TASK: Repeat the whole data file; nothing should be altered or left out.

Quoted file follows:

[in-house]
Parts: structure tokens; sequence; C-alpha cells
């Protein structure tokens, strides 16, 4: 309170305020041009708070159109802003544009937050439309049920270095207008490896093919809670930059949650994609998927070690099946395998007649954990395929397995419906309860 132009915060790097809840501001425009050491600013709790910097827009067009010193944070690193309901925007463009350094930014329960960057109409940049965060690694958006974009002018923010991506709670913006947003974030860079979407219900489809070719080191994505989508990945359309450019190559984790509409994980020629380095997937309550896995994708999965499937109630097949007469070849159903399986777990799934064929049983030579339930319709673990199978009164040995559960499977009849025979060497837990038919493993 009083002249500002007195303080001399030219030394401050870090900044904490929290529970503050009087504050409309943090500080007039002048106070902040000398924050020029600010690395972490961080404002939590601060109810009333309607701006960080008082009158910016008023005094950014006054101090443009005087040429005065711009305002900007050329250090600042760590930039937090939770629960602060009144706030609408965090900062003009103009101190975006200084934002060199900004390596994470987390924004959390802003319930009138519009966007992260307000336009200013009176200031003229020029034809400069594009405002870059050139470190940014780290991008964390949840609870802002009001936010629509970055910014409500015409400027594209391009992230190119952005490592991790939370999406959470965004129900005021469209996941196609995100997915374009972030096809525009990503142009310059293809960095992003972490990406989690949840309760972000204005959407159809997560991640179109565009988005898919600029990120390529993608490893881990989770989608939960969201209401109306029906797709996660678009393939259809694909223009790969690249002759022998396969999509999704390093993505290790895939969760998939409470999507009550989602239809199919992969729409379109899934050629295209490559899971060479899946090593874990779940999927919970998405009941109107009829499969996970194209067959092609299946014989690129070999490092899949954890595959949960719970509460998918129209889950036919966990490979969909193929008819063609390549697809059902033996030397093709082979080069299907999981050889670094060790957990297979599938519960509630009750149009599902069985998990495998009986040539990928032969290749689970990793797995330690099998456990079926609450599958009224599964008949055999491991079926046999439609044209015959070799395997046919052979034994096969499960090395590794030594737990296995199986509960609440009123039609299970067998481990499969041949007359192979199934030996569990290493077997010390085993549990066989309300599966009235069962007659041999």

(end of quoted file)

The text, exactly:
[in-house]
Parts: structure tokens; sequence; C-alpha cells
């Protein structure tokens, strides 16, 4: 309170305020041009708070159109802003544009937050439309049920270095207008490896093919809670930059949650994609998927070690099946395998007649954990395929397995419906309860 132009915060790097809840501001425009050491600013709790910097827009067009010193944070690193309901925007463009350094930014329960960057109409940049965060690694958006974009002018923010991506709670913006947003974030860079979407219900489809070719080191994505989508990945359309450019190559984790509409994980020629380095997937309550896995994708999965499937109630097949007469070849159903399986777990799934064929049983030579339930319709673990199978009164040995559960499977009849025979060497837990038919493993 009083002249500002007195303080001399030219030394401050870090900044904490929290529970503050009087504050409309943090500080007039002048106070902040000398924050020029600010690395972490961080404002939590601060109810009333309607701006960080008082009158910016008023005094950014006054101090443009005087040429005065711009305002900007050329250090600042760590930039937090939770629960602060009144706030609408965090900062003009103009101190975006200084934002060199900004390596994470987390924004959390802003319930009138519009966007992260307000336009200013009176200031003229020029034809400069594009405002870059050139470190940014780290991008964390949840609870802002009001936010629509970055910014409500015409400027594209391009992230190119952005490592991790939370999406959470965004129900005021469209996941196609995100997915374009972030096809525009990503142009310059293809960095992003972490990406989690949840309760972000204005959407159809997560991640179109565009988005898919600029990120390529993608490893881990989770989608939960969201209401109306029906797709996660678009393939259809694909223009790969690249002759022998396969999509999704390093993505290790895939969760998939409470999507009550989602239809199919992969729409379109899934050629295209490559899971060479899946090593874990779940999927919970998405009941109107009829499969996970194209067959092609299946014989690129070999490092899949954890595959949960719970509460998918129209889950036919966990490979969909193929008819063609390549697809059902033996030397093709082979080069299907999981050889670094060790957990297979599938519960509630009750149009599902069985998990495998009986040539990928032969290749689970990793797995330690099998456990079926609450599958009224599964008949055999491991079926046999439609044209015959070799395997046919052979034994096969499960090395590794030594737990296995199986509960609440009123039609299970067998481990499969041949007359192979199934030996569990290493077997010390085993549990066989309300599966009235069962007659041999």